Here's What The Impulsive Buy Could Cost You This Holiday Season

Why some of the largest retailers are now charging return fees and how to avoid them 👕

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Back when Covid-19 was at its peak, retailers closed their stores without having any knowledge of when they’d be reopening.

They needed to make online shopping as easily accessible as possible so they could continue to make money. Some decided to extend their return policies as a result.

And that’s when we saw a large increase in e-commerce sales.

In fact, Morgan Stanley says e-commerce now accounts for 22% of sales globally which has risen from 15% back in 2019.

Online shopping soared during the pandemic but unfortunately, so did online returns 📮

Online returns are becoming a financial burden for retailers and they’re passing it on to you

Retailers are beginning to realize just how much of a financial burden online returns are becoming, and they’re having to make some drastic changes to their return policies.

One culprit?


Convenience plays a huge part in online shopping but when when sizing seems to be different everywhere (sigh), it can be difficult. We often have to order several different sizes and styles of clothing and those that don’t fit or look right, we return.

Stick a pre-paid label on the box and drop at the local UPS store.


But bracketing feeds into a continuous pattern of buying and returning.

And return costs for retailers are continually on the rise due to supply chain issues and higher transportation costs

Inflation, baby 🙃 📈

We’re seeing more reports on stores feeling overwhelmed, and some say their warehouses are clogging up with returns which are “piled to the ceilings.”

Sounds dramatic, but it’s true.

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And in January this year, The National Relief Federation said for every $1B in sales, retailers are incurring $166M in returns.

There’s even rumors of people being allowed to keep their unwanted merchandise as opposed to retailers dealing with the costs 🤯

But it’s not just bracketing that’s costing millions…

It’s also return fraud (eg, wearing clothes on a night out and returning them in an unsalable condition).

And according to a survey, for every $100 in returned merchandise, retailers lose $10.30 to it.

*Does some calculations*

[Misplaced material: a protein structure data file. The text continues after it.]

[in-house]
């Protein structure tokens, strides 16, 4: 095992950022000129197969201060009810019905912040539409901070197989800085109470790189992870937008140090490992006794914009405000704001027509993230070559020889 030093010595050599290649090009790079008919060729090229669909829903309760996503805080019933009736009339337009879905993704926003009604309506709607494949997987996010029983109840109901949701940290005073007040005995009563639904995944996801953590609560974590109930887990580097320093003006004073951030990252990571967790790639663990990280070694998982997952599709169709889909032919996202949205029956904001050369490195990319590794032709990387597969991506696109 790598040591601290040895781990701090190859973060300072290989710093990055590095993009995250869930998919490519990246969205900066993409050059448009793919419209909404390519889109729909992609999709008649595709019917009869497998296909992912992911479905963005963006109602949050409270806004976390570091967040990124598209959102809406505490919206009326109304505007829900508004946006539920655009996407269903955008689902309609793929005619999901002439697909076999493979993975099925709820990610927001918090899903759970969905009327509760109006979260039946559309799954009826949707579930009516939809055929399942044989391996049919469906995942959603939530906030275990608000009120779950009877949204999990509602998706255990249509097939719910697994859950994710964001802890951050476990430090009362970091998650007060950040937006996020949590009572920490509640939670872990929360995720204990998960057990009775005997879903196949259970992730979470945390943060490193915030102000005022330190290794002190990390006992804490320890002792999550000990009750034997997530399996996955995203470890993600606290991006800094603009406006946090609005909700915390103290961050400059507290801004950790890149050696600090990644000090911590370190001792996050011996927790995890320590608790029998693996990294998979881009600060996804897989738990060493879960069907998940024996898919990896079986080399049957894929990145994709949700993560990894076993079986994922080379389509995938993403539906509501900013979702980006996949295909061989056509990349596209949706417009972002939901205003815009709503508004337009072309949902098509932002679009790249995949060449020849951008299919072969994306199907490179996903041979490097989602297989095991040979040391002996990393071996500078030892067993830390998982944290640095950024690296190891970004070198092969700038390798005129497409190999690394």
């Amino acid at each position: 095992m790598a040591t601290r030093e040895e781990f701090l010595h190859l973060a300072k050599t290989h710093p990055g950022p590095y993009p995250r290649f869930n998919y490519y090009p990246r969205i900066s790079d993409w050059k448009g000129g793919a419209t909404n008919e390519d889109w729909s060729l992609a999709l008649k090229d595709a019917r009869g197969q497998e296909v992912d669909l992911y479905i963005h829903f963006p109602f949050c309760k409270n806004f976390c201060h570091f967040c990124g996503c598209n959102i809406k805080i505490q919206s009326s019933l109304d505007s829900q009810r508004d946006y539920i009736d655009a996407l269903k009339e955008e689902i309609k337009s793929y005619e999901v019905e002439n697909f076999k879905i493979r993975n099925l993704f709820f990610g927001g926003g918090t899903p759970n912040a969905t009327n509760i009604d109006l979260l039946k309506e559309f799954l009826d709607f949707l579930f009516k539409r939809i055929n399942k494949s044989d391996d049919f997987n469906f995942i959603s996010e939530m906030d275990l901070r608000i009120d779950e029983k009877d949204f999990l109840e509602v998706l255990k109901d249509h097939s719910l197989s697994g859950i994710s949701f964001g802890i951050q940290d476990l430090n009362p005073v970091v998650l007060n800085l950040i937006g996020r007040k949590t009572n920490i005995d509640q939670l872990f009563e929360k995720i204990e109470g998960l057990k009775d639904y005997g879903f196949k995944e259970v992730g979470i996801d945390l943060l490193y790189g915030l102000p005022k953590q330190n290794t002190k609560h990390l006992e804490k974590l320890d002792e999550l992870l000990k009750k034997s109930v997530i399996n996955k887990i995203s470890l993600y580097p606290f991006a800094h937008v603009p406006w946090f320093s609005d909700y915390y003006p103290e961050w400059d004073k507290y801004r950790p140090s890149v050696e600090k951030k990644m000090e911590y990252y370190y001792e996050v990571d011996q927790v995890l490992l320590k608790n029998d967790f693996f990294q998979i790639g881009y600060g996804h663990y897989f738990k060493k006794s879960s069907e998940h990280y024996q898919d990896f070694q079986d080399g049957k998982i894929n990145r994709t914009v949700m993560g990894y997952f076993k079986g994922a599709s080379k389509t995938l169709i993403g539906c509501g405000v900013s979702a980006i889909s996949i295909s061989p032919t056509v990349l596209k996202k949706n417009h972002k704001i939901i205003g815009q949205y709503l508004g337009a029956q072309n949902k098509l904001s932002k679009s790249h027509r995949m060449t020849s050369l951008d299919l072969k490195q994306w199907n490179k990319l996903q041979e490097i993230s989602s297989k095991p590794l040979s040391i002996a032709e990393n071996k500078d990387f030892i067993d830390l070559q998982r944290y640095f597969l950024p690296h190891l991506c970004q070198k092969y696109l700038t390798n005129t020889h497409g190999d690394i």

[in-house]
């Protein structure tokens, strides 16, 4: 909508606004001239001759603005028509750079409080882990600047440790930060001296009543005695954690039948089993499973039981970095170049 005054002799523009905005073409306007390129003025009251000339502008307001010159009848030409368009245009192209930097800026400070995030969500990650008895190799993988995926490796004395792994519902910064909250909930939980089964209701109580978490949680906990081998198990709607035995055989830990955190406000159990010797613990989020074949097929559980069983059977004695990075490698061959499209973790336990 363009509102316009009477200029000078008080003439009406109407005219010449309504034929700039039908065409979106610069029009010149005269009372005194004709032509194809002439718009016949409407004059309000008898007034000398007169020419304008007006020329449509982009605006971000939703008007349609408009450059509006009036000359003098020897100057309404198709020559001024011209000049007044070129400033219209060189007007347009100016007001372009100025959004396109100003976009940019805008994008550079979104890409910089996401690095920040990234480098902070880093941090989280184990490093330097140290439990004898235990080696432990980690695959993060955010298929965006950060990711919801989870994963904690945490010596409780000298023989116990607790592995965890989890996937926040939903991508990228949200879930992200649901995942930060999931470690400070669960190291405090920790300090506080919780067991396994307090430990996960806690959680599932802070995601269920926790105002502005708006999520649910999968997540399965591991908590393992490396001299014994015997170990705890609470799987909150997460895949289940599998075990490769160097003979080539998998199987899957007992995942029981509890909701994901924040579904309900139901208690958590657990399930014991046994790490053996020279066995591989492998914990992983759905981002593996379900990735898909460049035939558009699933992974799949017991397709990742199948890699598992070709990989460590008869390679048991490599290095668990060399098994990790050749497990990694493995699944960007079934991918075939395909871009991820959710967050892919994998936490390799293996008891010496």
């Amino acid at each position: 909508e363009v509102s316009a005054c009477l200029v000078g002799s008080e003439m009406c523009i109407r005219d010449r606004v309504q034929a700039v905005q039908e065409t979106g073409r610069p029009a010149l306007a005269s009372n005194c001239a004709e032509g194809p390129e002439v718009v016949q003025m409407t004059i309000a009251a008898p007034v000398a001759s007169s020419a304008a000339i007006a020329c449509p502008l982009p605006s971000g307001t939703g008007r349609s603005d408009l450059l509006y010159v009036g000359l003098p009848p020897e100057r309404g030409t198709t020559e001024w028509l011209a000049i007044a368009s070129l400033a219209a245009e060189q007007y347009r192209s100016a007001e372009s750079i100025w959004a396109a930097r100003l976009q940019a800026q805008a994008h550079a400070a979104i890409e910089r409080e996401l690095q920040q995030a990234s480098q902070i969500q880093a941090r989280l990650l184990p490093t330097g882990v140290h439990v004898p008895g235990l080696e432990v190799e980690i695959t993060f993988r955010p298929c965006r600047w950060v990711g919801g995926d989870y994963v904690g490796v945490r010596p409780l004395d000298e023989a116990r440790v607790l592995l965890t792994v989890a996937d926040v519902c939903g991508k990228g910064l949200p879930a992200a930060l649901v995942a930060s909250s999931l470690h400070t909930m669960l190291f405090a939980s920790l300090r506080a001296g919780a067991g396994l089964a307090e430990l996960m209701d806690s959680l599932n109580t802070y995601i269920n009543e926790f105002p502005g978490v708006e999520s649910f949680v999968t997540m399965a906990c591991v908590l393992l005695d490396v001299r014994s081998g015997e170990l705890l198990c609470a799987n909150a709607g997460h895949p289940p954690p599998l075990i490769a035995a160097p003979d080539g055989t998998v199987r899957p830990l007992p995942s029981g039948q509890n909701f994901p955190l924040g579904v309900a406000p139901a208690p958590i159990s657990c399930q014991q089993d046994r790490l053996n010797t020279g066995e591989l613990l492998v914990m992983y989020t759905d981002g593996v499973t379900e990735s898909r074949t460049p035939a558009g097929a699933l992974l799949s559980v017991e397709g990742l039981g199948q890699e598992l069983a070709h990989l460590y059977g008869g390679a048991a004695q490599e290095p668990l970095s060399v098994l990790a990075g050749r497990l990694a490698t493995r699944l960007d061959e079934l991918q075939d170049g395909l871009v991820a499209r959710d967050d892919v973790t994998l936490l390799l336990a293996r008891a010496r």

That’s just over 10%.

Not cool.

How will this affect consumers?

As retailers are losing more money each year, it’s likely we’ll see a decline in free returns. Many are now charging a shipping fee which is deducted from your refund amount.

And back in December 2021, CNN reported returns made during the holiday season would cost over half the price of the item to process which is up by 59% since 2020 🤯

So it’s looking like extended holiday returns could also become a thing of the past for some stores.

Even PayPal’s free return shipping is coming to an end on November 27th.

A list of major retailers who have made changes to their return policies

To help you make better money decisions this year, here’s a list of retailers who have updated their policies…

💄 Kohl’s return policy

Kohl’s changed its “forever policy” as they said people were taking advantage of it. And to be fair, “forever” is a very long time ♾️

They’ve now capped their returns to 180 days from the time of purchase, which means you’ll still get a full six months to make your mind up about that dress you might wanna wear in spring.

🧼 Bath and Body Works return policy

Back in September, Bath and Body Works announced while still honouring their 100% satisfaction guarantee, they would now be limiting customers to $250 in non-receipted returns or exchanges within a 90-day period.

👗 Boohoo return policy

Boohoo now charge a $6 fee to return online purchases within a 28-day window.

🧥 J.Crew return policy

J.Crew has halved its return window, so you’ll now have 30 days to make a return instead of 60 days. And if you’re using their return shipping label, the $7.50 fee will be deducted from your refund amount.

But there’s some good news – they’ve announced that any orders placed from October 12th, 2022 through to December 9th, 2022, can get extended returns and exchanges until January 9th next year🎄

👔 Gap, Banana Republic, and Old Navy return policy

These stores previously allowed 45 days for returns but in June this year, it was lowered it to 30 days.

Which kinda sucks.

PSA: 30 days is from the date your item was shipped. Not the date of delivery.

👡 Zara return policy

A $3.95 charge will be taken from your refund amount for returns.

Let’s end this with a top tip �💫

Next time you’re shopping online, take a look at the return policy before checking out.

Cast your eagle eyes on the small print to see if there are any fees. You never know, some stores could be silently updating their policies without making a public service announcement 👺

⚠️ As we’re entering the holiday season, Black Friday and Cyber Monday are just around the corner waiting to pounce on their prey. So for those who are prone to impulse buying, check out the top 12 stores with the best return policies.

And if you’re thinking of using Buy Now, Pay Later over the holiday season, here’s how to do it safely 🎅

Enjoy this post? Give it a share or send it along to a friend. You never know, it could make a big difference. And of course, if you want to try the best money app in the world for free, just hit this link right here.

Big love. Cleo 💙

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